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American families need paid leave without sacrificing their retirement

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While many of the assaults on women’s rights from the Trump administration and its allies in Congress are overt, from nominating Supreme Court justices who may overturn Roe v. Wade to separating children from their parents and dismantling family planning grants to rolling back equal pay protections, the latest one is perhaps less obvious.

This week, the Senate Finance Committee will hold a hearing on an irresponsible paid parental leave plan crafted by the Independent Women’s Forum, a conservative group funded by the Koch brothers. This paid leave proposal is expected to be introduced as legislation by Sens. Joni Ernst (R-Iowa), Mike Lee (R-Utah) and Marco Rubio (R-Fla), and is viewed favorably by White House senior adviser Ivanka Trump.

{mosads}Every day, workers across the country are forced to choose between keeping their jobs and taking care of themselves or providing care to a loved one. Paid family and medical leave is central to what millions of workers need to address the struggles of caring for themselves and their families. Only 15 percent of workers have access to paid family leave, resulting in more than $20 billion in lost wages. But instead of pursuing a meaningful and comprehensive paid leave program, the Trump administration and Congress continue to put forth harmful half measures that fall short of what working families need.

First, workers should not be forced to choose between caring for their families and retirement. Under the new proposal, parents would be able to take up to 12 weeks of partially paid leave after the birth or adoption of a new child, but only by cutting into their future retirement earnings. This means that a typical mother of two children would need to delay retirement by a year, which is equivalent to a 7 percent cut in Social Security retirement benefits for life, to take paid parental leave.

Although details of this “wolf in sheep’s clothing” plan are scant, this proposed Senate Republican legislation would drain billions of dollars from Social Security would clearly harm the system. Furthermore, moving the proposal forward without a clear understanding of its potential economic impact is irresponsible and risky. If anything, the system should be shored up, not repurposed or depleted.

Second, creating a plan that only covers parental leave does not cover the 75 percent of workers who take leave for family caregiving or their own medical needs. A parental-only paid leave proposal ignores workers who are following doctor’s orders by taking time off to recover from serious illnesses, chemotherapy, or surgery. The proposal also leaves out workers who may need to take a temporary leave from work to care for a family member with a disability. It does not meet the needs of those caring for spouses, aging parents, or children with an illness.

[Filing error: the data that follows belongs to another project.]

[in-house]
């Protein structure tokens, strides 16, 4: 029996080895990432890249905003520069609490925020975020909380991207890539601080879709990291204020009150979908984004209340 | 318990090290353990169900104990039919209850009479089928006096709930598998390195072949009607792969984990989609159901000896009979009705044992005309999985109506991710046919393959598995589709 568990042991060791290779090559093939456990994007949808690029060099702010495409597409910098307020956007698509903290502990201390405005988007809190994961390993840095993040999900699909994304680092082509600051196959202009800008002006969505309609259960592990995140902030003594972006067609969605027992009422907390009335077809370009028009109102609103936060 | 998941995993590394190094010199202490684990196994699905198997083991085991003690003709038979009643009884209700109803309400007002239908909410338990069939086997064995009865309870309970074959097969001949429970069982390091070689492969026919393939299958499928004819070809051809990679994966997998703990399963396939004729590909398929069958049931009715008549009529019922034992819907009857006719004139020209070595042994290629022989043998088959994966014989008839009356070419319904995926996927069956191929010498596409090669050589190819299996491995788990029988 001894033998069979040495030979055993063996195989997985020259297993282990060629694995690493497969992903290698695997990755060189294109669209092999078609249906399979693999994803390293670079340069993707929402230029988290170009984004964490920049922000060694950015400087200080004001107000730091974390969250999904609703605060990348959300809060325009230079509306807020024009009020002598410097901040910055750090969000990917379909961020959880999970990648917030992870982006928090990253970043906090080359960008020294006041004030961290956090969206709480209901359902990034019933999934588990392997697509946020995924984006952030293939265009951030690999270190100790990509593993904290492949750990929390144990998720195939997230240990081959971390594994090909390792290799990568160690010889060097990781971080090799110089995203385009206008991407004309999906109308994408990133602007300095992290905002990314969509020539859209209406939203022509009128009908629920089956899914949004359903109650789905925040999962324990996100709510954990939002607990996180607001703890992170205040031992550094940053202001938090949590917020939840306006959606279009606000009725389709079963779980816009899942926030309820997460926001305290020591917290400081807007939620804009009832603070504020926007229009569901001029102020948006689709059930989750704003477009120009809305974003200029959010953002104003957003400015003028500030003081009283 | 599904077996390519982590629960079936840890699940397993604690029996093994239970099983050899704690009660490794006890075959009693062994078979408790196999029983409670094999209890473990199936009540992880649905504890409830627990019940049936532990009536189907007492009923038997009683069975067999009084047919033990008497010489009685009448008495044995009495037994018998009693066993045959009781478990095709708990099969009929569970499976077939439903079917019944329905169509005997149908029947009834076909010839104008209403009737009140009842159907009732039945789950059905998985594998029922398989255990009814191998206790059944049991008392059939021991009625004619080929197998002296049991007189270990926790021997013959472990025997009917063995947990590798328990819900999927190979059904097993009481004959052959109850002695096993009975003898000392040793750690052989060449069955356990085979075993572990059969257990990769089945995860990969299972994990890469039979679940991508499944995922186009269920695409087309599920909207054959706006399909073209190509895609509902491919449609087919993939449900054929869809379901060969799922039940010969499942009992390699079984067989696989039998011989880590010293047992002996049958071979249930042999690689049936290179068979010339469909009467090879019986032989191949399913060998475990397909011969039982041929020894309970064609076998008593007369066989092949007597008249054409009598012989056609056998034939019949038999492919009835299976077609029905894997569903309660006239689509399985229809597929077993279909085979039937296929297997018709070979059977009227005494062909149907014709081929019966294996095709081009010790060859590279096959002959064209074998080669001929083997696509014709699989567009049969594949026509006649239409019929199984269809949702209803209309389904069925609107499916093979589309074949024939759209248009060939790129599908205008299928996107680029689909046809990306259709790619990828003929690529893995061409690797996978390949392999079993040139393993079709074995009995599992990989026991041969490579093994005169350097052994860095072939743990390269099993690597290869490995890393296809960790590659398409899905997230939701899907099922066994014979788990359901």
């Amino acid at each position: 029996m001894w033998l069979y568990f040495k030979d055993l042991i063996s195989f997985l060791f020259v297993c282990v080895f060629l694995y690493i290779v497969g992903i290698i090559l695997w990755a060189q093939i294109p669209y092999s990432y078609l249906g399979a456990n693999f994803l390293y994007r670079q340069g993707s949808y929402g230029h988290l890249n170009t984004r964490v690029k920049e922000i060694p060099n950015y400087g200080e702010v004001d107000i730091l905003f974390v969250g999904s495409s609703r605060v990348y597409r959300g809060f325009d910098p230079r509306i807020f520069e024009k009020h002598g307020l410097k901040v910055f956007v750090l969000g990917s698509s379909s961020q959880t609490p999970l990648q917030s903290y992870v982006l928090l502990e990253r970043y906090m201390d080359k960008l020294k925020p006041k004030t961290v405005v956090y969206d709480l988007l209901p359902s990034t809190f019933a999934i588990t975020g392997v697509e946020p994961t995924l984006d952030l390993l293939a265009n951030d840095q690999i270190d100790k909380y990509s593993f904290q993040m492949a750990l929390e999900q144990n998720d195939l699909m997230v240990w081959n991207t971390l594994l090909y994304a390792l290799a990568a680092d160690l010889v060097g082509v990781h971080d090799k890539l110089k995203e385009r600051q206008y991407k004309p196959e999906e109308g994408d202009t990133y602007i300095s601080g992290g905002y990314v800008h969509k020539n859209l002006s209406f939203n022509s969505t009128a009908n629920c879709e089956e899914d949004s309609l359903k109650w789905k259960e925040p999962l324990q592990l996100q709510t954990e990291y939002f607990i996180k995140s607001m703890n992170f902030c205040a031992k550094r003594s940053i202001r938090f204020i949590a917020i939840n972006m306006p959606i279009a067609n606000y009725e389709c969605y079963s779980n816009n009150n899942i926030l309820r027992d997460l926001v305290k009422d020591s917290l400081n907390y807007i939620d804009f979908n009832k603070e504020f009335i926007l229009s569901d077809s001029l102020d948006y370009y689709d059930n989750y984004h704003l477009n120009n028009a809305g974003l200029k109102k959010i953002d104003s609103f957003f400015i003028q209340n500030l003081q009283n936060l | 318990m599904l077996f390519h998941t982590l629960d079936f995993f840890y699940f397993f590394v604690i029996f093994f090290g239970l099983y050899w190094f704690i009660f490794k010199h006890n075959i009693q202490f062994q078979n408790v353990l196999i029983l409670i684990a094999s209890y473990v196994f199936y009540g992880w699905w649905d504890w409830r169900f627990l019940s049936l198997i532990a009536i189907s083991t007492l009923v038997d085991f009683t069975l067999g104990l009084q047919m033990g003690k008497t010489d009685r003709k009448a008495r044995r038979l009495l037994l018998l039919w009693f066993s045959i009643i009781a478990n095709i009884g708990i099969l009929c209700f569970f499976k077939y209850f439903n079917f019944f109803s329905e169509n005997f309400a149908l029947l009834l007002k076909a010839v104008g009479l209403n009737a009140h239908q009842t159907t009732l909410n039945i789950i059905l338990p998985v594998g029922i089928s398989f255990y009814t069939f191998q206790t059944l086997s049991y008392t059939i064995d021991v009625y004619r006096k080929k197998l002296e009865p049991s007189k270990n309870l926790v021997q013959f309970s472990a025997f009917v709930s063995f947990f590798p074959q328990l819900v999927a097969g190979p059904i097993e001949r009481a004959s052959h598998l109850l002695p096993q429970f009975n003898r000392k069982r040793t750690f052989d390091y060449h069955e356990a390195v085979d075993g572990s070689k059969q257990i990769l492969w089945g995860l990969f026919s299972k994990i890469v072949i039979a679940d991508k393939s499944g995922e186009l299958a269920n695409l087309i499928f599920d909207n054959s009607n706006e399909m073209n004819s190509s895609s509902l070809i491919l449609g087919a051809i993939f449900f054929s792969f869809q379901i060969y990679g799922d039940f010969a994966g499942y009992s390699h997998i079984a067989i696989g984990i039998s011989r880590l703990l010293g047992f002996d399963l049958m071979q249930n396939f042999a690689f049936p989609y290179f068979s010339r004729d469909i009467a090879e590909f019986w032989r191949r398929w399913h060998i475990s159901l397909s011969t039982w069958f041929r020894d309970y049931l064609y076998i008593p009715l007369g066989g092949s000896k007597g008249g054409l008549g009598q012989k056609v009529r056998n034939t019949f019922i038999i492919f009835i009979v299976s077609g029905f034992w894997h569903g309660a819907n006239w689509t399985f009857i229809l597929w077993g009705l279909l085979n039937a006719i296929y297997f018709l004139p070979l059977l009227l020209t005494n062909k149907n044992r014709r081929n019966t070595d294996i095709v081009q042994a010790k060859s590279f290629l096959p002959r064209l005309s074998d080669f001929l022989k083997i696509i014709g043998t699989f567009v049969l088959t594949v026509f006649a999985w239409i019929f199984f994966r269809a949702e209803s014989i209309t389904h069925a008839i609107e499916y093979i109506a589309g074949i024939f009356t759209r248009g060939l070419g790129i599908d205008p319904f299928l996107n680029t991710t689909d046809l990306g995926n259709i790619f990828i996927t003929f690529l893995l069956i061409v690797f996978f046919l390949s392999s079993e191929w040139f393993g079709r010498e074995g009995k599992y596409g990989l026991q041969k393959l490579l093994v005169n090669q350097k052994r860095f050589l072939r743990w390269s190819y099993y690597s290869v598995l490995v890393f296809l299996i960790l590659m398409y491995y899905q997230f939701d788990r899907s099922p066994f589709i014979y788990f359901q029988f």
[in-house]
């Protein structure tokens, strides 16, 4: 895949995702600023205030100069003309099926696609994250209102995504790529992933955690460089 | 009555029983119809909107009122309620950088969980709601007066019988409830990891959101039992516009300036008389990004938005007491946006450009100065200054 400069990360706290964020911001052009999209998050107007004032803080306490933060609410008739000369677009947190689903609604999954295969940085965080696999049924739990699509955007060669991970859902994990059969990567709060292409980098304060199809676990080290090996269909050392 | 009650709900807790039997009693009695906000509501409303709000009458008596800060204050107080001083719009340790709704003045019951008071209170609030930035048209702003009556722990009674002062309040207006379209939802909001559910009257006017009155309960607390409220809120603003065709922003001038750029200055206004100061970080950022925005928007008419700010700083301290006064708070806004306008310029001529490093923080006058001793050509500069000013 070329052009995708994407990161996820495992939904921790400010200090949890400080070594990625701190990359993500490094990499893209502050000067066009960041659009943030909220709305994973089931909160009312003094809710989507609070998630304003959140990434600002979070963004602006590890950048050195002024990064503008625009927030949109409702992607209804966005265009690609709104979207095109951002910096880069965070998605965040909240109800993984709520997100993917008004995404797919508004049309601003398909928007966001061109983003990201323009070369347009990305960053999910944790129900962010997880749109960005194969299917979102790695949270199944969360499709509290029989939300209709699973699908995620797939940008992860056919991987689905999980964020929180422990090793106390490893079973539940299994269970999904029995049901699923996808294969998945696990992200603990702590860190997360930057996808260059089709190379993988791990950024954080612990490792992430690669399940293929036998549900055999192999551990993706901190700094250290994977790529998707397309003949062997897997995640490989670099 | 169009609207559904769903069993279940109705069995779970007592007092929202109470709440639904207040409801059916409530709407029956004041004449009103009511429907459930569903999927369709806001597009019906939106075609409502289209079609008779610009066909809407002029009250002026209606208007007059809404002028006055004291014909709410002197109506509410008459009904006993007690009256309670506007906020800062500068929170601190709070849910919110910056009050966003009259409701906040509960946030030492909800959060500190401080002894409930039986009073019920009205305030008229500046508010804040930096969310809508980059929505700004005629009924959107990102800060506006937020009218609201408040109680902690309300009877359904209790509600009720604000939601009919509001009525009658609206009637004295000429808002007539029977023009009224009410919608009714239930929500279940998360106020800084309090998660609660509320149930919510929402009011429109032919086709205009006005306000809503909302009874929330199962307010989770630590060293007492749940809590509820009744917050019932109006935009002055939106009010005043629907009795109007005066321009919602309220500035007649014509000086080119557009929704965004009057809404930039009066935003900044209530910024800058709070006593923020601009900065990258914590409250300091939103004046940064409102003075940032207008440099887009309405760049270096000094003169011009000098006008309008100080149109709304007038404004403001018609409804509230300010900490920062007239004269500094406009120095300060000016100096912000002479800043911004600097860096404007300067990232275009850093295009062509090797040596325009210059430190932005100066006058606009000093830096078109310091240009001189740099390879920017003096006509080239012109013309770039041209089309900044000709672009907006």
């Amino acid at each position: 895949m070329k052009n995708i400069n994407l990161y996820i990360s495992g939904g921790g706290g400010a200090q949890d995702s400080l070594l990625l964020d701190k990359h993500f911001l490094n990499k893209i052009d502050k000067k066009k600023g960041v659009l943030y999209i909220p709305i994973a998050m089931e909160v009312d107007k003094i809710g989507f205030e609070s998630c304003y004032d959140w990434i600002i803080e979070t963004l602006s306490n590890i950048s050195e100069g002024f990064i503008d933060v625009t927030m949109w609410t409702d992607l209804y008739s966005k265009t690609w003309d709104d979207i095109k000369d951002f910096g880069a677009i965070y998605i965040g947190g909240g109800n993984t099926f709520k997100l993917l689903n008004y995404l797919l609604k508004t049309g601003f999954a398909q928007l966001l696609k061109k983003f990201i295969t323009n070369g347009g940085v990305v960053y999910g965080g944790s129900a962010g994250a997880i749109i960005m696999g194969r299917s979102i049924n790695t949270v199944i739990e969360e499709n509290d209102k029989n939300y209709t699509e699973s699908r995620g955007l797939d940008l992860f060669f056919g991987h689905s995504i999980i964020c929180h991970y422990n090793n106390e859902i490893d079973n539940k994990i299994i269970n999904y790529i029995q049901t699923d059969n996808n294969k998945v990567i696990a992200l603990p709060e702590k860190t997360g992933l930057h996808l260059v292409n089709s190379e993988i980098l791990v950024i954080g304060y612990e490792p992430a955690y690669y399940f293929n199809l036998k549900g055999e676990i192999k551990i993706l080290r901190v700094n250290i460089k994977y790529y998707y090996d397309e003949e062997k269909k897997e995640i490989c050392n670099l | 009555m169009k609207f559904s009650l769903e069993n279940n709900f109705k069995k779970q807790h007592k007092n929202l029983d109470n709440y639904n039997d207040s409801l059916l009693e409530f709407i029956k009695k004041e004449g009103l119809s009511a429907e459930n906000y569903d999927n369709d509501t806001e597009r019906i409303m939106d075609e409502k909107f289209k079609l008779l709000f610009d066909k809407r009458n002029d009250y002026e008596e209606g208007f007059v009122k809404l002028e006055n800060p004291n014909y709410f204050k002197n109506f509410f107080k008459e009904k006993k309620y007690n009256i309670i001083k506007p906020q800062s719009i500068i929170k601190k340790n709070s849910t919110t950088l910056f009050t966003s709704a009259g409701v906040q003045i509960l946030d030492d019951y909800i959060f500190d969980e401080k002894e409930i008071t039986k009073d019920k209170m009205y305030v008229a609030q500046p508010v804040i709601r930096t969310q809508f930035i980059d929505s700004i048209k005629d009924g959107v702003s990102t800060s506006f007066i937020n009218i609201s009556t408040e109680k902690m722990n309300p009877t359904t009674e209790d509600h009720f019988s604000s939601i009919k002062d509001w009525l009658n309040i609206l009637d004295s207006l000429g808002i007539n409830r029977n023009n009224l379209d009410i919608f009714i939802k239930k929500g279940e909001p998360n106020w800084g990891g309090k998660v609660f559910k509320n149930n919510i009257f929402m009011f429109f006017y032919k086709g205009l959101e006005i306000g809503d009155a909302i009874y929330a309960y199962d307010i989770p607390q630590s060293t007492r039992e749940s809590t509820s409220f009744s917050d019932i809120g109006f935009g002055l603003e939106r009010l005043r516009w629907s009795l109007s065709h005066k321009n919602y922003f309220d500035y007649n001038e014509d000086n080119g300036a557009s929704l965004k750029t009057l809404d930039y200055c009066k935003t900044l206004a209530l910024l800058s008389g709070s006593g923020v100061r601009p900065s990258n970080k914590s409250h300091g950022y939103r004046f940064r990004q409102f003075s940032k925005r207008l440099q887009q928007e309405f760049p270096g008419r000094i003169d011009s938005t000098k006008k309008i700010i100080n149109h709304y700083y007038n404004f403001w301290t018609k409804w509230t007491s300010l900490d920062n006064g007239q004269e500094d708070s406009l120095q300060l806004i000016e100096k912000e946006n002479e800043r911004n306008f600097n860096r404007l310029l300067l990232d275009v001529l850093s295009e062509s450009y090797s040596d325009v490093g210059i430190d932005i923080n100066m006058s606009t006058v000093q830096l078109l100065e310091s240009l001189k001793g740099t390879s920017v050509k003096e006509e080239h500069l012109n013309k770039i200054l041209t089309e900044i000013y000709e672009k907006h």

A comprehensive paid family and medical leave plan would cover the same needs established with bipartisan support in the Family and Medical Leave Act, including parental leave, family care leave, personal medical leave, and military exigency and caregiving leave. Not to mention that the Independent Women’s Forum plan has a parental leave benefit that is unlikely to be sufficient for workers who need it most. The proposal is likely to only cover about 45 percent of wages for the average worker, which is far below what most families need to make ends meet.

Third, women stand to lose the most from this proposal. Women, and women of color in particular, on average have lower monthly Social Security retirement benefits and lower private retirement savings than men. Women also take leave more often and for longer periods of time. Limiting the proposal to only parental leave and offering a low level of wage replacement is very likely to exacerbate, rather than reduce, the gender imbalance in taking leave. This proposal will further entrench the gender gap in caregiving, while disproportionately hurting women’s future earnings potential and retirement security.

If Republican senators really want to make a difference, they should support comprehensive paid leave like the Family and Medical Insurance Leave Act. This bill, introduced by Sen. Kirsten Gillibrand (D-N.Y.) and Rep. Rosa DeLauro (D-Conn.), would take a completely different approach by creating a comprehensive paid family and medical leave program which would provide up to 12 weeks of leave and two-thirds of normal wages. Similar to successful paid leave programs in a handful of states, the Family Act would be self-sustaining and fully funded by employers and employees, with an average contribution of roughly $2 per week.

Paid leave should be accessible to all families, and it should not come at the expense of workers and their economic stability over the long term. Senators should reject the false choice that pits paid leave and Social Security against each other, as both are critically important policies that American families need and should be invested in accordingly. The support of the Republican paid leave proposal sends a clear message: Workers who need to care for their families are on their own.

Shilpa Phadke is the vice president of the women’s initiative at the Center for American Progress. She served in the White House as special assistant to the president for Cabinet affairs during the Obama administration.

Tags America Business Congress Family Government Ivanka Trump Joni Ernst Kirsten Gillibrand Labor legislation Marco Rubio Mike Lee Rosa DeLauro Social Security

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